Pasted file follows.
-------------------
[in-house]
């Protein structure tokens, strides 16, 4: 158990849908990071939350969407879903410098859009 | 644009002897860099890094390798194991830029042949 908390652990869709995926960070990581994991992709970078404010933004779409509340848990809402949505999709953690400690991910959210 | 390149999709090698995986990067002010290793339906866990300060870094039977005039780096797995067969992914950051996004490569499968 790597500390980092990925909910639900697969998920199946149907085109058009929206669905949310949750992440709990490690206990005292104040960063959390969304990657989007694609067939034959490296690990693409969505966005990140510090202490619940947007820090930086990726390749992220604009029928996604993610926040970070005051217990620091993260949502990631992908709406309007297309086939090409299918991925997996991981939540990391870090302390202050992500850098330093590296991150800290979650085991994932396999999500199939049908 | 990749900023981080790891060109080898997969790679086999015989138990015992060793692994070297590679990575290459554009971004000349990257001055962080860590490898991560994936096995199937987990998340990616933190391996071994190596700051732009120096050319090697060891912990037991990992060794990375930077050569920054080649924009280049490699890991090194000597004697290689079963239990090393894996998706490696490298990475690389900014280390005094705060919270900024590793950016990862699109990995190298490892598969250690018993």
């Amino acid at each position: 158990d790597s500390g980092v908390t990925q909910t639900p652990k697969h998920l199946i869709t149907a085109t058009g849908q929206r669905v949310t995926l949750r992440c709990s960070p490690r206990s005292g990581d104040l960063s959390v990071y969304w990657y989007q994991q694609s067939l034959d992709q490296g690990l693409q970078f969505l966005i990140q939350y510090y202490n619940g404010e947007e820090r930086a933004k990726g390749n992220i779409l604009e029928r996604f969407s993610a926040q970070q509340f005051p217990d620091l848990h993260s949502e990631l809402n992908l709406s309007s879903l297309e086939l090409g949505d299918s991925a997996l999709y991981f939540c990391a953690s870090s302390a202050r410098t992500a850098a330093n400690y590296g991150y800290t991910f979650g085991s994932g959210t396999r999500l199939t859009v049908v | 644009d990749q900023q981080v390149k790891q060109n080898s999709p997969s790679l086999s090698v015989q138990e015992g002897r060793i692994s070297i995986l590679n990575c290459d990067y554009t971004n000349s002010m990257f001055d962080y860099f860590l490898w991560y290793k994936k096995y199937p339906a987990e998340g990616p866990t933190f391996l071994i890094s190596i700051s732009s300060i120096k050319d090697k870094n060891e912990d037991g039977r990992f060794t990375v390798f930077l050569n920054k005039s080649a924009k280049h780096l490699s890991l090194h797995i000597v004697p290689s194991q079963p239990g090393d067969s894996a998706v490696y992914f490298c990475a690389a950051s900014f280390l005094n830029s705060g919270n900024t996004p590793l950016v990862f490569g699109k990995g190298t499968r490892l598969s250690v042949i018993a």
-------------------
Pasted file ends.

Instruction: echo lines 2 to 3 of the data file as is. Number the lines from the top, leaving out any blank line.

């Protein structure tokens, strides 16, 4: 158990849908990071939350969407879903410098859009 | 644009002897860099890094390798194991830029042949 908390652990869709995926960070990581994991992709970078404010933004779409509340848990809402949505999709953690400690991910959210 | 390149999709090698995986990067002010290793339906866990300060870094039977005039780096797995067969992914950051996004490569499968 790597500390980092990925909910639900697969998920199946149907085109058009929206669905949310949750992440709990490690206990005292104040960063959390969304990657989007694609067939034959490296690990693409969505966005990140510090202490619940947007820090930086990726390749992220604009029928996604993610926040970070005051217990620091993260949502990631992908709406309007297309086939090409299918991925997996991981939540990391870090302390202050992500850098330093590296991150800290979650085991994932396999999500199939049908 | 990749900023981080790891060109080898997969790679086999015989138990015992060793692994070297590679990575290459554009971004000349990257001055962080860590490898991560994936096995199937987990998340990616933190391996071994190596700051732009120096050319090697060891912990037991990992060794990375930077050569920054080649924009280049490699890991090194000597004697290689079963239990090393894996998706490696490298990475690389900014280390005094705060919270900024590793950016990862699109990995190298490892598969250690018993």
């Amino acid at each position: 158990d790597s500390g980092v908390t990925q909910t639900p652990k697969h998920l199946i869709t149907a085109t058009g849908q929206r669905v949310t995926l949750r992440c709990s960070p490690r206990s005292g990581d104040l960063s959390v990071y969304w990657y989007q994991q694609s067939l034959d992709q490296g690990l693409q970078f969505l966005i990140q939350y510090y202490n619940g404010e947007e820090r930086a933004k990726g390749n992220i779409l604009e029928r996604f969407s993610a926040q970070q509340f005051p217990d620091l848990h993260s949502e990631l809402n992908l709406s309007s879903l297309e086939l090409g949505d299918s991925a997996l999709y991981f939540c990391a953690s870090s302390a202050r410098t992500a850098a330093n400690y590296g991150y800290t991910f979650g085991s994932g959210t396999r999500l199939t859009v049908v | 644009d990749q900023q981080v390149k790891q060109n080898s999709p997969s790679l086999s090698v015989q138990e015992g002897r060793i692994s070297i995986l590679n990575c290459d990067y554009t971004n000349s002010m990257f001055d962080y860099f860590l490898w991560y290793k994936k096995y199937p339906a987990e998340g990616p866990t933190f391996l071994i890094s190596i700051s732009s300060i120096k050319d090697k870094n060891e912990d037991g039977r990992f060794t990375v390798f930077l050569n920054k005039s080649a924009k280049h780096l490699s890991l090194h797995i000597v004697p290689s194991q079963p239990g090393d067969s894996a998706v490696y992914f490298c990475a690389a950051s900014f280390l005094n830029s705060g919270n900024t996004p590793l950016v990862f490569g699109k990995g190298t499968r490892l598969s250690v042949i018993a």